The Model F was a strong seller but, even with its advanced price, they did not survive. It’s thought that less than 50 remain today of the 1,250 sold in two years of production. This car was delivered new to Iowa where it remained for some time. The restoration dates to the late 1990s, right before it was added to the current museum collection in the Netherlands. When new this was an $1,100 car and it should bring between $47,000-$64,000 today. Click here for more info and here for more from this awesome sale.

Update: Sold $109,840.

Panhard Wagonette

1899 Panhard et Levassor Type M2F 6HP Twin-Cylinder Wagonette

Offered by Bonhams | Amelia Island, Florida | March 8, 2018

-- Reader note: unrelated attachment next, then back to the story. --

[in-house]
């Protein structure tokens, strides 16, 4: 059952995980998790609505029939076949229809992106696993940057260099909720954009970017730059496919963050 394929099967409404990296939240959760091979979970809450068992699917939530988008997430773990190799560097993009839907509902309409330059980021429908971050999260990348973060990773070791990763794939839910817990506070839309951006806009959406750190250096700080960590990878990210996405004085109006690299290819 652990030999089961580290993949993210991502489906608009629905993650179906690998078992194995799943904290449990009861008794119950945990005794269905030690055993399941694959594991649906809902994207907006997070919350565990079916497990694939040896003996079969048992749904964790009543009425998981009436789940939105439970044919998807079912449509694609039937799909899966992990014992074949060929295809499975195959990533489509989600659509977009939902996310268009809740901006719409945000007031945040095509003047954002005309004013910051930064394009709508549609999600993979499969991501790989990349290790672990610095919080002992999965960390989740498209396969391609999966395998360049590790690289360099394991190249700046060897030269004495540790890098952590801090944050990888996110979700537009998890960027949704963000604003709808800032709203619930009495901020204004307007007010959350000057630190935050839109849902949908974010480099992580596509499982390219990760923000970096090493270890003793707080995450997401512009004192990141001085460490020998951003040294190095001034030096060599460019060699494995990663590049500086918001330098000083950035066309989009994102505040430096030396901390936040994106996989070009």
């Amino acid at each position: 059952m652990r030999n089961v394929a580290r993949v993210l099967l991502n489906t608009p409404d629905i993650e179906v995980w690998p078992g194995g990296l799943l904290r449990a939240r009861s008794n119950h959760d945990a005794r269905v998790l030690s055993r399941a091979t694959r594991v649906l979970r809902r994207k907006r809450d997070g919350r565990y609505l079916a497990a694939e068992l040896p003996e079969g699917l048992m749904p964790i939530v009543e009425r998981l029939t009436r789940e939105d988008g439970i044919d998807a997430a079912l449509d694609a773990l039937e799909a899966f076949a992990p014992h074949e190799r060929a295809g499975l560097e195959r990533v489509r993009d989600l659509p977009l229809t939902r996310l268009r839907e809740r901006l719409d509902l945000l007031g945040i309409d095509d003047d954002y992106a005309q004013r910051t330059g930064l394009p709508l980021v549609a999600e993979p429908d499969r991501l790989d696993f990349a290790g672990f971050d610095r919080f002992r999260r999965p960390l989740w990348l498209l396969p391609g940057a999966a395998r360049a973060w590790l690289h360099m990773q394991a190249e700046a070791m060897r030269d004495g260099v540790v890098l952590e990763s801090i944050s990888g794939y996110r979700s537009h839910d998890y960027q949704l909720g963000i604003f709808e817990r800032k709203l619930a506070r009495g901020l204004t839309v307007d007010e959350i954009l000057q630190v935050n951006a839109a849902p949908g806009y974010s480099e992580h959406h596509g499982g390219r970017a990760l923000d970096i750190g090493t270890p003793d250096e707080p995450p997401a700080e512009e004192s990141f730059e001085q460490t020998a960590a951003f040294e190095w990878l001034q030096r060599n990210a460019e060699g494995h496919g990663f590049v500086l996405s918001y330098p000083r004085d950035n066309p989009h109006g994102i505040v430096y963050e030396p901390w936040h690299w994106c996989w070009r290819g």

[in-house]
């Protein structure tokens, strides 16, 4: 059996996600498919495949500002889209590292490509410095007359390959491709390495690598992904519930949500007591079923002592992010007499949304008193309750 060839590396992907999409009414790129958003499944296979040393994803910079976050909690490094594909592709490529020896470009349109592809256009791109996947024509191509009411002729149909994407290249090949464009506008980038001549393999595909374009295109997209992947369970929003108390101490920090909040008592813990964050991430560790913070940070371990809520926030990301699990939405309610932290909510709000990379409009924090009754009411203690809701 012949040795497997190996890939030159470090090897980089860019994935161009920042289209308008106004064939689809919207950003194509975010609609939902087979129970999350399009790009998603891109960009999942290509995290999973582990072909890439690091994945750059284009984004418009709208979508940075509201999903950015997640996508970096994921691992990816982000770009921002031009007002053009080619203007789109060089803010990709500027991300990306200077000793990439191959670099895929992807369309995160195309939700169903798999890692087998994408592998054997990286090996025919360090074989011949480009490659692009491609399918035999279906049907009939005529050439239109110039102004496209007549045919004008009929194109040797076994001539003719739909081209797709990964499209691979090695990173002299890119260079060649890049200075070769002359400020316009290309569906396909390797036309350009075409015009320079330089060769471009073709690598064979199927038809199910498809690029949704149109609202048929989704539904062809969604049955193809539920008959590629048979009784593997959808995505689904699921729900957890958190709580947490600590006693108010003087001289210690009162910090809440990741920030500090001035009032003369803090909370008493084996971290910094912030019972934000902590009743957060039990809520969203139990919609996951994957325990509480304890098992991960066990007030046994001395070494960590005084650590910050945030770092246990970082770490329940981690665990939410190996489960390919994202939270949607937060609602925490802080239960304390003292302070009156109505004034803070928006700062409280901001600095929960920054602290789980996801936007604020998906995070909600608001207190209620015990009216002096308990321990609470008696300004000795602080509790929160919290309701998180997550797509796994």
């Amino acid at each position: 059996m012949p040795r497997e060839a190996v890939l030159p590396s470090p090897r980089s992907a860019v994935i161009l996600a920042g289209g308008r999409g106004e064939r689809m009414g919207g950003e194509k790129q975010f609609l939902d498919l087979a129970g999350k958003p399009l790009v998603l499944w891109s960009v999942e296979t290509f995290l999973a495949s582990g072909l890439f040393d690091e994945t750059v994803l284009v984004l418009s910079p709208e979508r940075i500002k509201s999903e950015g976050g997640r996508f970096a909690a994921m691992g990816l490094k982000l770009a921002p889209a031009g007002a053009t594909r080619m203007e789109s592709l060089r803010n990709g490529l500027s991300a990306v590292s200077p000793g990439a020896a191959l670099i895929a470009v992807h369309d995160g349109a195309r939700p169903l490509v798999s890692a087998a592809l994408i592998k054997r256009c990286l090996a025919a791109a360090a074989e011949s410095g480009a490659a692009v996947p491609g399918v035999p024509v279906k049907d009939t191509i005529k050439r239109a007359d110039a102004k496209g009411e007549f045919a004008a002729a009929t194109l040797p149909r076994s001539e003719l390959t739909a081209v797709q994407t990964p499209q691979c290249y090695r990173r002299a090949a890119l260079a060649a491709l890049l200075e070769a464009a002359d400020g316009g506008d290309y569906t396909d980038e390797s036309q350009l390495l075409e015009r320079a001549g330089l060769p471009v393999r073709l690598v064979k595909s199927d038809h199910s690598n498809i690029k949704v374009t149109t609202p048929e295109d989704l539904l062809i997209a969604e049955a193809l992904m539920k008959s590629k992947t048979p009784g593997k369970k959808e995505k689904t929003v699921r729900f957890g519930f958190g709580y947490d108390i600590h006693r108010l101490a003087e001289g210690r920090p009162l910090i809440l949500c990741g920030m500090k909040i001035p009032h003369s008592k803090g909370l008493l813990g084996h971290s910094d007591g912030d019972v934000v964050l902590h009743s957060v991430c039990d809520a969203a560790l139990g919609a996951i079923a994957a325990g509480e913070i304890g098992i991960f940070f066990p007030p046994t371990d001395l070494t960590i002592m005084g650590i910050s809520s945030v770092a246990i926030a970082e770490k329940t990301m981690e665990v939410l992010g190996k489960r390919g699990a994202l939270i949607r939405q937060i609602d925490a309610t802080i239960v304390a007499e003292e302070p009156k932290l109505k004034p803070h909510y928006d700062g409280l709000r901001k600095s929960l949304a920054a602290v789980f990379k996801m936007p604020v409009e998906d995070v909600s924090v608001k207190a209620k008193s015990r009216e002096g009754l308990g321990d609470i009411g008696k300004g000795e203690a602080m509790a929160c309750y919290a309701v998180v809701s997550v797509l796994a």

Photo – Bonhams

In today’s market, the hot segment is SUVs, particularly small SUVs. Mazda has the CX-5, Honda has the CR-V, and Toyota has the RAV4 (among many, many others). But think back to just prior to the turn of the century (as if any of us were there). There were a fair number of automakers and they were all competing for business. But they all produced completely different vehicles, right? Well, apparently, in the late 1890s, the Wagonette was a popular segment to be in. Check out this Daimler (and this one) and this Fisson. Who knew?

This Type M2F Wagonette is powered by a 1.7-liter straight-twin making six horsepower. It is thought that it was discovered alongside two other extremely old cars in France in the 1960s. The restoration on this car is a few decades old, but it’s seen continual use (such as the at the London-to-Brighton run) and has been kept in very nice condition.

There are some of these out there, but I’m not sure how many were actually built. It is one of very few early Panhards in the U.S. and is a great example of what was once a popular car. It should bring between $250,000-$350,000. Click here for more info and here for more from Bonhams.

Update: Not sold.